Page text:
The pre-reno pictures

It's been raining for the past few days so it was difficult to get shots with decent lighting. But then again, it also helped me find out that I need to catch the light for the dining area because it can get a little dim.

The ex-owners were very kind to have cleaned up the house after they moved out. On with the pictures.

How resistant is your countertop to bacteria?

Are you concerned about bacterial contamination of your kitchen countertop? With my toddler son, I know I certainly am.

Today, it is understood that many food items that we purchase are highly contaminated with pathogenic micro-organisms, and it is necessary for the home cook to make these foods safe. Often, the first step in food preparation is cutting and manipulating the food to get it ready. It is essential that the countertop be cleaned after raw food has touched the surface. Otherwise, there can be cross-contamination, and the people eating the food prepared on the cross-contaminated surface can become ill.

Laminate countertops

If the term laminate countertop doesn't ring a bell, the name Formica probably will. Formica is the brand name of the oldest makers of laminate countertop materials.

Laminate Composition and Grades

High Pressure Laminates (HPL) are made by bonding melamine, paper and plastic resin layers through a high heat and high pressure process. This manufacturing process produces the dark brown line at the edge of the HPL. Sometimes you might see a brown line along the seams of the joints of the countertop.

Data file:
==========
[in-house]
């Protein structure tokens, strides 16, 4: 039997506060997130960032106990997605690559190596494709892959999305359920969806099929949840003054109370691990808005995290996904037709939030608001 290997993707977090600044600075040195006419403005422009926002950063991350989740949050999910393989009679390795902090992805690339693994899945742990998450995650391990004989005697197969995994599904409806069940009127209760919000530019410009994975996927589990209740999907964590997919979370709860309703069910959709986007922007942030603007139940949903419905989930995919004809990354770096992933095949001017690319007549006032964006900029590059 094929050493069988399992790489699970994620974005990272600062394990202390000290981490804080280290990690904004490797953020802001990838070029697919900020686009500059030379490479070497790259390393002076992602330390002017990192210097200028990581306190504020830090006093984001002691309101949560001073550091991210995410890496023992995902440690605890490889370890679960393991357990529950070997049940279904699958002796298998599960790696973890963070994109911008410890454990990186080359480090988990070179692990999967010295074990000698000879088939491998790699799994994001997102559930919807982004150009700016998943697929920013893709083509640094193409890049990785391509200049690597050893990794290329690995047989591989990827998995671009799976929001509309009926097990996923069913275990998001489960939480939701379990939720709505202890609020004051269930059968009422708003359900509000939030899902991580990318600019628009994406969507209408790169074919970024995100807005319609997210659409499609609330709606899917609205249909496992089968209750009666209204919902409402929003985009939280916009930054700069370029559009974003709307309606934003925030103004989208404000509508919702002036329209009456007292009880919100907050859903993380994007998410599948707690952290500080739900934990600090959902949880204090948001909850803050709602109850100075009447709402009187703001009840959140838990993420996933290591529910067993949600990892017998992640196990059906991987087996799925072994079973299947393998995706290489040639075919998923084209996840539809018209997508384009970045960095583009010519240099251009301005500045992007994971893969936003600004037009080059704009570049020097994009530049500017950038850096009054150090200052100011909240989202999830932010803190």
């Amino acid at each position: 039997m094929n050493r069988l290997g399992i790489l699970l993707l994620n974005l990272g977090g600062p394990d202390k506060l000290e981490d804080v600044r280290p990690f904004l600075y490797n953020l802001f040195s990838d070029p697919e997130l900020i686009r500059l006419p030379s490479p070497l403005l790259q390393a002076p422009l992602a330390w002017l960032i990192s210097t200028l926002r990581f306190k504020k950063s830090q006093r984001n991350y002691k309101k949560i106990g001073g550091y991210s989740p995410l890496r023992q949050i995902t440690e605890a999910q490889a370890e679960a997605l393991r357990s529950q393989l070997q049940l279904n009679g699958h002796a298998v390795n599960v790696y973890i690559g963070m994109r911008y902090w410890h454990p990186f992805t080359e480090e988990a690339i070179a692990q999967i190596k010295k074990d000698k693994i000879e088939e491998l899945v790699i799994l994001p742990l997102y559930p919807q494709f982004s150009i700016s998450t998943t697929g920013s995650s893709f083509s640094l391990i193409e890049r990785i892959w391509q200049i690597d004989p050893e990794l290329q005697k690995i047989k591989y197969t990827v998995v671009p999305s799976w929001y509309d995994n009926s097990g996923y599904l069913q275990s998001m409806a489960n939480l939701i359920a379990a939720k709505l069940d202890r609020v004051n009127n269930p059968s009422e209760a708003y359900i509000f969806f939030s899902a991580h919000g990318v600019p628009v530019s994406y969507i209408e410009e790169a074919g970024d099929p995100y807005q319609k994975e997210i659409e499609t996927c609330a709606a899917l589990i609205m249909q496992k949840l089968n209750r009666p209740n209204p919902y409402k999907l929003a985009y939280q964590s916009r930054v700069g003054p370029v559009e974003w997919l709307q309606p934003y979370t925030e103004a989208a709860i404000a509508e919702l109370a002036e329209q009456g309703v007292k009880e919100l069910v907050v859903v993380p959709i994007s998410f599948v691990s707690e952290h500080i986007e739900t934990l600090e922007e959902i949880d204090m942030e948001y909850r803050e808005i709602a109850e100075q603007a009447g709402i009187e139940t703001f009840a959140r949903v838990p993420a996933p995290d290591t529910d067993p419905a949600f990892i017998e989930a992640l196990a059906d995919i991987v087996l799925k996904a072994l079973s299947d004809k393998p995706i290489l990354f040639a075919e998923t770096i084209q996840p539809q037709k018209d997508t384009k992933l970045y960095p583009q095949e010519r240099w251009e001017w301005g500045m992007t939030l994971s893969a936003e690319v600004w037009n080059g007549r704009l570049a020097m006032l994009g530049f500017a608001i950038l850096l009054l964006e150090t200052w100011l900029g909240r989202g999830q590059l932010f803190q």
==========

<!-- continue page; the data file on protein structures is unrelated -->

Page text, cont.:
There are specialty HPLs that do away with the brown edge, and have a solid color running throughout the sheet. But these have a smaller range of colors and finishes.

HPLs come in different thickness depending on their intended use. For kitchen countertops, there are 2 basic grades used. Standard, General-purpose or Horizontal grade (0.05") is suitable for countertops, tabletops, shelving and desktops. It is the most resilient grade of HPL and can withstand the most impact. For postforming—the process of forming the decorative HPL into simple shapes—a slightly thinner grade (0.04") of HPL is used. Vertical grade (0.028 - 0.03") is the thinnest and is typically used for low-impact vertical installations, like backsplashes, and cabinets, doors and drawer faces. It can be used for horizontal applications if the surface is not expected to withstand heavy use.

To make a laminate countertop, the HPL is glued to a core/substrate with contact cement. In Singapore, solid-ply is commonly used as the substrate of countertops although particleboard and medium-density fibreboard (MDF) can also be used.
Is there such a thing as non-solid ply? Hollow-core assemblies are more commonly seen in hollow-core doors and areas where a solid core is not needed. A piece of non-solid ply panel is probably made out of 2 thin sheets of plywood sandwiching a skeletal frame of either hardwood or plywood, with a paper honeycomb infill. Of course there is nothing to stop the carpenter having just the frame and omitting the honeycomb infill. I think for the moment, no one has pulled a fast one in using hollow-core for kitchen countertops, but there is no harm in giving it a tap or two just to be sure.